Satisfied that he has solved the origin and occupation options of the young woman, he looks in earnest at the review of a Yankee victory the previous night.
In a few minutes Posner is satisfied that the seat next to him will remain empty. He scans the Business section. Just as the bus enters the Midtown Tunnel, he is drawn to an article under the fold. The headline shouts the news of the indictment of a financial executive for bribing foreign officials. He feels a chill dance across his back and his pulse rate elevates. He has felt this way before, but not in a few years. He believed all of this was behind him. He forces himself to read through the article. He does not know the man, but the transaction description is all too familiar.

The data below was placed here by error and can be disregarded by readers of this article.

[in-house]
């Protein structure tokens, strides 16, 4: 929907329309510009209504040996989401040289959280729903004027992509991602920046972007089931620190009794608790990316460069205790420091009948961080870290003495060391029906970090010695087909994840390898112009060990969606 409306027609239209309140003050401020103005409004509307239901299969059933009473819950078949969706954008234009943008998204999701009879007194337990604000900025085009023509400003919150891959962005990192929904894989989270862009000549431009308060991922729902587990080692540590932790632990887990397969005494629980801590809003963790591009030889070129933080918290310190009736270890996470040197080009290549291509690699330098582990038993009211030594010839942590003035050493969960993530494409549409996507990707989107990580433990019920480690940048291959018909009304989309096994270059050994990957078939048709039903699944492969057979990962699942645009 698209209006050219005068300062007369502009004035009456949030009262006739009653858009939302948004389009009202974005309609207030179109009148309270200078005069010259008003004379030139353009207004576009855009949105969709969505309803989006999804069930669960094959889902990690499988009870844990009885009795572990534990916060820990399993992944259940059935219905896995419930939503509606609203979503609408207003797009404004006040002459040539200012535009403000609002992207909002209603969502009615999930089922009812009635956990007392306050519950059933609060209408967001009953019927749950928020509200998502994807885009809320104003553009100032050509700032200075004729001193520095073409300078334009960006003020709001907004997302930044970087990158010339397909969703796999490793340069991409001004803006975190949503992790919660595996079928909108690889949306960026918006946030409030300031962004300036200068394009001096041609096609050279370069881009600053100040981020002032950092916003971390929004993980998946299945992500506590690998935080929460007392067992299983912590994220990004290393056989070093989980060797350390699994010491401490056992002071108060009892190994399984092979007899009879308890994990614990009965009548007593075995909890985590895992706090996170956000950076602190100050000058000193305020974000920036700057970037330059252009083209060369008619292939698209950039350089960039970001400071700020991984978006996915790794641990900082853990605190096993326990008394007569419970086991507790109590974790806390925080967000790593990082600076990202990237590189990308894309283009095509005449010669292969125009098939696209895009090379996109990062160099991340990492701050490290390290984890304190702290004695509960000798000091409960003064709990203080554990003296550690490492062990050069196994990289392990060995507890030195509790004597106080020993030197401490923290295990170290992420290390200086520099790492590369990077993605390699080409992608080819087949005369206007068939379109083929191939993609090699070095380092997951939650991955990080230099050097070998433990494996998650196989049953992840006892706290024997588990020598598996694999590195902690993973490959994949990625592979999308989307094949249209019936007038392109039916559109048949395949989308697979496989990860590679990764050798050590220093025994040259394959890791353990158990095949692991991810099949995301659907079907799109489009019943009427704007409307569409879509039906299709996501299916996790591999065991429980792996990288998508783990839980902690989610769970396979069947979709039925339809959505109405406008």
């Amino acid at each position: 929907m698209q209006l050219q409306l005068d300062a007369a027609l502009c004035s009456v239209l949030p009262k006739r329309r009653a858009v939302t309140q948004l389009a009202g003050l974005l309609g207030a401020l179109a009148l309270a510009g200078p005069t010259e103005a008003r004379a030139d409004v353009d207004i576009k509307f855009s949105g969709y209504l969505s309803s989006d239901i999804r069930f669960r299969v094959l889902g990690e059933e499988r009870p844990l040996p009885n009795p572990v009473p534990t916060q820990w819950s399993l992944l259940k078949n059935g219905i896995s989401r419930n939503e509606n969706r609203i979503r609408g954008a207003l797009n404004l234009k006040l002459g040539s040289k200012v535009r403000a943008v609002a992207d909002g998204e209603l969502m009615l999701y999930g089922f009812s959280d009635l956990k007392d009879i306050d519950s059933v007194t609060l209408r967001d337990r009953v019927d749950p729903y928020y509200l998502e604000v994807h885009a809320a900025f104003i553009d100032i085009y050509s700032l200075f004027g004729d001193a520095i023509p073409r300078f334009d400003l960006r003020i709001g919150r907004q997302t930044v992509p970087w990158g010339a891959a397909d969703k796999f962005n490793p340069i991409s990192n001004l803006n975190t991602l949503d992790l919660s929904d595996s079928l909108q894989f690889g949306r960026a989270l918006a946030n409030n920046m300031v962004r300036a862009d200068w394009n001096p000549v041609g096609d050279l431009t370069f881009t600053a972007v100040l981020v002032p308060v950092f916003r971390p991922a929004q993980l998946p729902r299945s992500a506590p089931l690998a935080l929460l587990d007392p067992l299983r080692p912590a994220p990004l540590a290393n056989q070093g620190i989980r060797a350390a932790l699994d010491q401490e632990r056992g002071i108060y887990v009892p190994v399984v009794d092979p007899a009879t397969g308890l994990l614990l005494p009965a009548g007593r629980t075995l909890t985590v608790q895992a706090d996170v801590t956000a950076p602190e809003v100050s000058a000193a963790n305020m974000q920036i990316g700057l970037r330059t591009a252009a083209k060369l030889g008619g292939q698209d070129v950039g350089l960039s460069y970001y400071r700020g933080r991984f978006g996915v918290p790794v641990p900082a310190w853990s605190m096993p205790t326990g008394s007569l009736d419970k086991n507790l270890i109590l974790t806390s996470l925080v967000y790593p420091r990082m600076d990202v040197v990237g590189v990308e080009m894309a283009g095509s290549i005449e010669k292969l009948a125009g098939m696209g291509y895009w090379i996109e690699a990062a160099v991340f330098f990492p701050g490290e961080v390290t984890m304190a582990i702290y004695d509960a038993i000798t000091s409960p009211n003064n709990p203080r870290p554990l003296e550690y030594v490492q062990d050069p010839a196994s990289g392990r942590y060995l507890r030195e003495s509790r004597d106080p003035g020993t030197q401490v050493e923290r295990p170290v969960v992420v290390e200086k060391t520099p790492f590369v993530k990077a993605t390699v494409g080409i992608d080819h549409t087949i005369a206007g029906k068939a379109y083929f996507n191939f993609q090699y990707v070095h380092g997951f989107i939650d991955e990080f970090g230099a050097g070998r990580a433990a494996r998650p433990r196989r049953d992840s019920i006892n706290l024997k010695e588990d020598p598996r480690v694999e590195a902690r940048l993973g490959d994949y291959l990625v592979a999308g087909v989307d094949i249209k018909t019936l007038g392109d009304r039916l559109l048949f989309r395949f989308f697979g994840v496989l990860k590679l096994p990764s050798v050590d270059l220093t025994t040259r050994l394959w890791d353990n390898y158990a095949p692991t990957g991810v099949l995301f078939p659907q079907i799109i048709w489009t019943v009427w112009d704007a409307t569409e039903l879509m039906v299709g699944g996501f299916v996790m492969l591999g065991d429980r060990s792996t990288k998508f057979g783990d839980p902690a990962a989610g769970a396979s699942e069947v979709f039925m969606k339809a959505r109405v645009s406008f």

For two years he has waited for a call from the Justice Department. In his address book he keeps the name and number of a lawyer, a specialist in challenging government accusations of misconduct in such matters. He waits in limbo for a call that may never come while the statute of limitations runs towards expiration.
He knows the Justice Department is still involved and has not yet decided to dismiss the case. The authorities have in recent years showed a particular interest in transactions that involve excessive payments to foreign agents to secure overseas business in a country where honest auctions are unknown. If he had worked for a public company, the SEC might also have tracked the matter, but his past employer was a private, family-owned business, so there is no question of securities fraud, but this is small consolation. He has lived with this issue without comfort. The smallest thing can set him off into an orbit of worry that might take days to ease. His mind tells him that he is innocent, at most a dupe of more senior people’s ambitions, but he sees no easy resolution.